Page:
The sound of steel slicing first through flesh and then bone filled the air. A small breeze of wind carried the smell of blood straight to the young lad’s tiny nostrils. The boy watched terrified, as if the image of blood squirting straight up from the man’s neck like a fountain would burn on his corneas. So much as he scared, he tried to look away and duck back behind the rock. He could only hold his hands tighter against the cold, shady side of the stone and reach his head out just enough to see the horror. The lifeless, limp body of the old man dropped dead on the gravel as the guards let go of his hands, still squirting blood on the ground. Soon the blood formed a puddle, that began spreading until it branched off two narrow streams. The streams ran down small paths on the gravel, spreading further apart until at last coming to a full circle.

The woman said something and waved her hand at the guards. One of them stuck his spear next to him on the ground. It made a stinging, high pitch sound as the blade sunk in the tiny rock fragments in the gravel. The gravel was not dense enough to hold the spear straight, so it moved slightly towards the ground, until the guard shoved it deeper inside. It stood at slight angle, right next to the body, that moments ago breathed and now exhaled blood. The blood on the guards, on the woman and on the ground was more than the boy could have milk in a month and his parents wine in a year. It surely wasn’t a pretty sight for such innocent sky blue eyes.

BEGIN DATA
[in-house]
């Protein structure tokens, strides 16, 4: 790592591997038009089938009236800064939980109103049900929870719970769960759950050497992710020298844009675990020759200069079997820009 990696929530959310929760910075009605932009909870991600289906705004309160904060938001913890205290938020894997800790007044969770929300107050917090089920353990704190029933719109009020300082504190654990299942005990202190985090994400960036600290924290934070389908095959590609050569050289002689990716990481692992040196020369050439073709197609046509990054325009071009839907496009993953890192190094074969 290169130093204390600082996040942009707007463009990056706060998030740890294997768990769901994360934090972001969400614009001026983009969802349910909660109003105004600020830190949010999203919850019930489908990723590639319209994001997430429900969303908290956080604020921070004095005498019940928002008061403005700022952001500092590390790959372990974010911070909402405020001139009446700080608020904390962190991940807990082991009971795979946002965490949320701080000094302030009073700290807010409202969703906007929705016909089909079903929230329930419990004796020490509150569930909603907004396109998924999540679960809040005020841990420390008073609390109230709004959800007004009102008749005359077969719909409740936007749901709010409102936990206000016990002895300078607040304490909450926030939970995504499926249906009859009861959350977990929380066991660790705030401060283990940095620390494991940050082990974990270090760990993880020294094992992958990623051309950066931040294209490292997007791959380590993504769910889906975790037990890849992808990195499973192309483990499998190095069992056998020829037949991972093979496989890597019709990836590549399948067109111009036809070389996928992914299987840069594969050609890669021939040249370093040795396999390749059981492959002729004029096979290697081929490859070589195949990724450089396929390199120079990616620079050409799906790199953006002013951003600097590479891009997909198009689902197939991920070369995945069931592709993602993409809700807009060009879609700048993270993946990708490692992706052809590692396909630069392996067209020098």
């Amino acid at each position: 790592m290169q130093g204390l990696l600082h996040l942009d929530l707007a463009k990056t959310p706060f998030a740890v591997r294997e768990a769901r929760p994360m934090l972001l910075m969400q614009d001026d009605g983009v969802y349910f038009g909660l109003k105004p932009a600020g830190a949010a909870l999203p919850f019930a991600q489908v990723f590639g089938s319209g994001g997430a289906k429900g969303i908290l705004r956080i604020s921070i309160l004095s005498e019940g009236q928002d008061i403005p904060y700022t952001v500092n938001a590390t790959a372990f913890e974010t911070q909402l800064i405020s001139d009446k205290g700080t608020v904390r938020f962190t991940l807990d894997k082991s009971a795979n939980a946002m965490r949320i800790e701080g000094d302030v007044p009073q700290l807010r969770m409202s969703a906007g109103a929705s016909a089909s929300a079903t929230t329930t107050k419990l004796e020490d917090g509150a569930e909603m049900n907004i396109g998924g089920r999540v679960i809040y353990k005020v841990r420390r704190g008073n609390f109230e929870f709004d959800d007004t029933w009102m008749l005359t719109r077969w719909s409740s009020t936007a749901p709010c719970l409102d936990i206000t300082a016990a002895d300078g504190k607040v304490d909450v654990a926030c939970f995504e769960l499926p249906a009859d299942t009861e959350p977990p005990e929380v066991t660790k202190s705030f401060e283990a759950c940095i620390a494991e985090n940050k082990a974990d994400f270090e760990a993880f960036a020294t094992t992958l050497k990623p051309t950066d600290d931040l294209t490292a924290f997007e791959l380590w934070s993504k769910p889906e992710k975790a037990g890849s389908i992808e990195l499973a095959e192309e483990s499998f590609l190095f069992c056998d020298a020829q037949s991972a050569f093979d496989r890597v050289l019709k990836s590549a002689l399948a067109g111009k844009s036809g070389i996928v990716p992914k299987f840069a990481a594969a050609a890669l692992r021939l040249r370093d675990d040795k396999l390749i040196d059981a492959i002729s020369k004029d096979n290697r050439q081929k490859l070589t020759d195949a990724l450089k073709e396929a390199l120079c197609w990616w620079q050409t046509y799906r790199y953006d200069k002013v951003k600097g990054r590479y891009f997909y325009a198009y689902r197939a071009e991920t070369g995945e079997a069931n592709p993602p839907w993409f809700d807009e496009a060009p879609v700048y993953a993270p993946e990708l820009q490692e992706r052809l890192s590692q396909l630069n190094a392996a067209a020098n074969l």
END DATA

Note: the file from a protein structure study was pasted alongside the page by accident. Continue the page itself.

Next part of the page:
Just as the young lad reached for his wooden sword thinking he would’ve seen it all, he heard something burst into flames behind the rock. Too curious as he was, he left the sword and again glanced behind the corner of the rock. The blood on the ground was on fire and the woman was holding the old man’s half-bald head high above hers, her back facing the little boy. The first light at the horizon had turned red as leaves in the fall and beams of it shined through between the woman’s hands and above the head she was holding. The flames weren’t high enough to reach the woman’s height, but when she let go of the head and it fell down inside the circle, the flames went up, dancing fiercely in the red dawn.